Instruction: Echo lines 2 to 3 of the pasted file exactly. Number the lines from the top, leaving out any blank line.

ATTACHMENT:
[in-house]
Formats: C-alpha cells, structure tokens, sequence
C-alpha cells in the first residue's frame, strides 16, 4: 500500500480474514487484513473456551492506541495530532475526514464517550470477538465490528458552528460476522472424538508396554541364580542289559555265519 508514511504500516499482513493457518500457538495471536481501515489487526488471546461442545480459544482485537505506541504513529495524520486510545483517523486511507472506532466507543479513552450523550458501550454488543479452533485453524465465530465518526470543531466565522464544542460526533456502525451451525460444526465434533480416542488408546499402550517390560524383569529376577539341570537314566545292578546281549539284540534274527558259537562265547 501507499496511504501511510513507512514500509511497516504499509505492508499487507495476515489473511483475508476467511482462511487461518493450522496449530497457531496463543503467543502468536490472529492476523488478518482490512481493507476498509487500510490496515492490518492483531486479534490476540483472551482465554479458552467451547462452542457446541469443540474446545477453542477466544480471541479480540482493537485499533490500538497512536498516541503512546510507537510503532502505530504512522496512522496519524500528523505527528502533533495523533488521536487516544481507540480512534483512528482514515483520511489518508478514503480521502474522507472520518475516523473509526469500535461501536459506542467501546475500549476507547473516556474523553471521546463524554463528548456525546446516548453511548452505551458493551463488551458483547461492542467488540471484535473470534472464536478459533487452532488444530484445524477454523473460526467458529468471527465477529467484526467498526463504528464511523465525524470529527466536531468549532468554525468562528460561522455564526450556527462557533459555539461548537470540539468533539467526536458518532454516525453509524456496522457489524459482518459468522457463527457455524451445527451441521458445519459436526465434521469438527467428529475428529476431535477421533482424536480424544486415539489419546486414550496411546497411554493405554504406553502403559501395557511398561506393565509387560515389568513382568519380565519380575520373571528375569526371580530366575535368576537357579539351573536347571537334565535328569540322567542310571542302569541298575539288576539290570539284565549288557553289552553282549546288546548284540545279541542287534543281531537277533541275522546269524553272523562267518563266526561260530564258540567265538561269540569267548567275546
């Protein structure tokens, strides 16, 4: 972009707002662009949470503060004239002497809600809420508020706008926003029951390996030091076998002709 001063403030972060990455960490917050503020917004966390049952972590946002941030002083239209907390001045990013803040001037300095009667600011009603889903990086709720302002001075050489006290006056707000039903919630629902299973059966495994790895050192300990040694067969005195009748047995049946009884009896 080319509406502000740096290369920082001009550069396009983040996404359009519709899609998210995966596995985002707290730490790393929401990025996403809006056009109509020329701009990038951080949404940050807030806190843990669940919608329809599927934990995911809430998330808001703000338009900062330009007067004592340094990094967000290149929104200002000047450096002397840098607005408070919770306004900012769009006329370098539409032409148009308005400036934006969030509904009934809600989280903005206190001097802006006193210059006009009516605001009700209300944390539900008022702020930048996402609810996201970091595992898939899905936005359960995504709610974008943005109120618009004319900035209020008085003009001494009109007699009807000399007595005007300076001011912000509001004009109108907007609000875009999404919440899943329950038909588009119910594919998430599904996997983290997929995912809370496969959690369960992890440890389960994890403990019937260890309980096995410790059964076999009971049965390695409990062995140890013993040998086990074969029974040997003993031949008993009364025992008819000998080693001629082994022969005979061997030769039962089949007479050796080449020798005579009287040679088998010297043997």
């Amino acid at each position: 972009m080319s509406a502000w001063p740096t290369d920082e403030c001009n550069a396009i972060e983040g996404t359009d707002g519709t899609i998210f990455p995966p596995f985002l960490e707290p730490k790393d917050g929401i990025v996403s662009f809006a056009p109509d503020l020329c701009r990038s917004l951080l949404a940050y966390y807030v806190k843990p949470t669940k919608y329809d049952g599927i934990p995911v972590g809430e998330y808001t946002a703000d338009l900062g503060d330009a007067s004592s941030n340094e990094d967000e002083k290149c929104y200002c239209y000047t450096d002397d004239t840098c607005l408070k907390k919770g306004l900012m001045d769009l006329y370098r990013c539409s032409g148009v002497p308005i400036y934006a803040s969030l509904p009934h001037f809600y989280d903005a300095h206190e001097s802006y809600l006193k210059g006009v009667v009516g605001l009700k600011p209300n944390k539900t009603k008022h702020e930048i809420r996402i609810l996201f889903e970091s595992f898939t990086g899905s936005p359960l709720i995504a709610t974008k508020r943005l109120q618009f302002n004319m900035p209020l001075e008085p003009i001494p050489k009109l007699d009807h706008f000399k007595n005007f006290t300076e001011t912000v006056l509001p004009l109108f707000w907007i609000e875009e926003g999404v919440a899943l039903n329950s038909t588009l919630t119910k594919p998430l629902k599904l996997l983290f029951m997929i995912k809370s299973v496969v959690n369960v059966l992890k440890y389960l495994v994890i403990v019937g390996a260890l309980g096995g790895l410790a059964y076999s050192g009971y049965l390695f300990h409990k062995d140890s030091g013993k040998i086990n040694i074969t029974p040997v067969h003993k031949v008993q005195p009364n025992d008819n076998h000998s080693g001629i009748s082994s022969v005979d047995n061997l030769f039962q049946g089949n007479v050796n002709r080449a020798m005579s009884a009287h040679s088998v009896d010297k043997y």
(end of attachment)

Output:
Formats: C-alpha cells, structure tokens, sequence
C-alpha cells in the first residue's frame, strides 16, 4: 500500500480474514487484513473456551492506541495530532475526514464517550470477538465490528458552528460476522472424538508396554541364580542289559555265519 508514511504500516499482513493457518500457538495471536481501515489487526488471546461442545480459544482485537505506541504513529495524520486510545483517523486511507472506532466507543479513552450523550458501550454488543479452533485453524465465530465518526470543531466565522464544542460526533456502525451451525460444526465434533480416542488408546499402550517390560524383569529376577539341570537314566545292578546281549539284540534274527558259537562265547 501507499496511504501511510513507512514500509511497516504499509505492508499487507495476515489473511483475508476467511482462511487461518493450522496449530497457531496463543503467543502468536490472529492476523488478518482490512481493507476498509487500510490496515492490518492483531486479534490476540483472551482465554479458552467451547462452542457446541469443540474446545477453542477466544480471541479480540482493537485499533490500538497512536498516541503512546510507537510503532502505530504512522496512522496519524500528523505527528502533533495523533488521536487516544481507540480512534483512528482514515483520511489518508478514503480521502474522507472520518475516523473509526469500535461501536459506542467501546475500549476507547473516556474523553471521546463524554463528548456525546446516548453511548452505551458493551463488551458483547461492542467488540471484535473470534472464536478459533487452532488444530484445524477454523473460526467458529468471527465477529467484526467498526463504528464511523465525524470529527466536531468549532468554525468562528460561522455564526450556527462557533459555539461548537470540539468533539467526536458518532454516525453509524456496522457489524459482518459468522457463527457455524451445527451441521458445519459436526465434521469438527467428529475428529476431535477421533482424536480424544486415539489419546486414550496411546497411554493405554504406553502403559501395557511398561506393565509387560515389568513382568519380565519380575520373571528375569526371580530366575535368576537357579539351573536347571537334565535328569540322567542310571542302569541298575539288576539290570539284565549288557553289552553282549546288546548284540545279541542287534543281531537277533541275522546269524553272523562267518563266526561260530564258540567265538561269540569267548567275546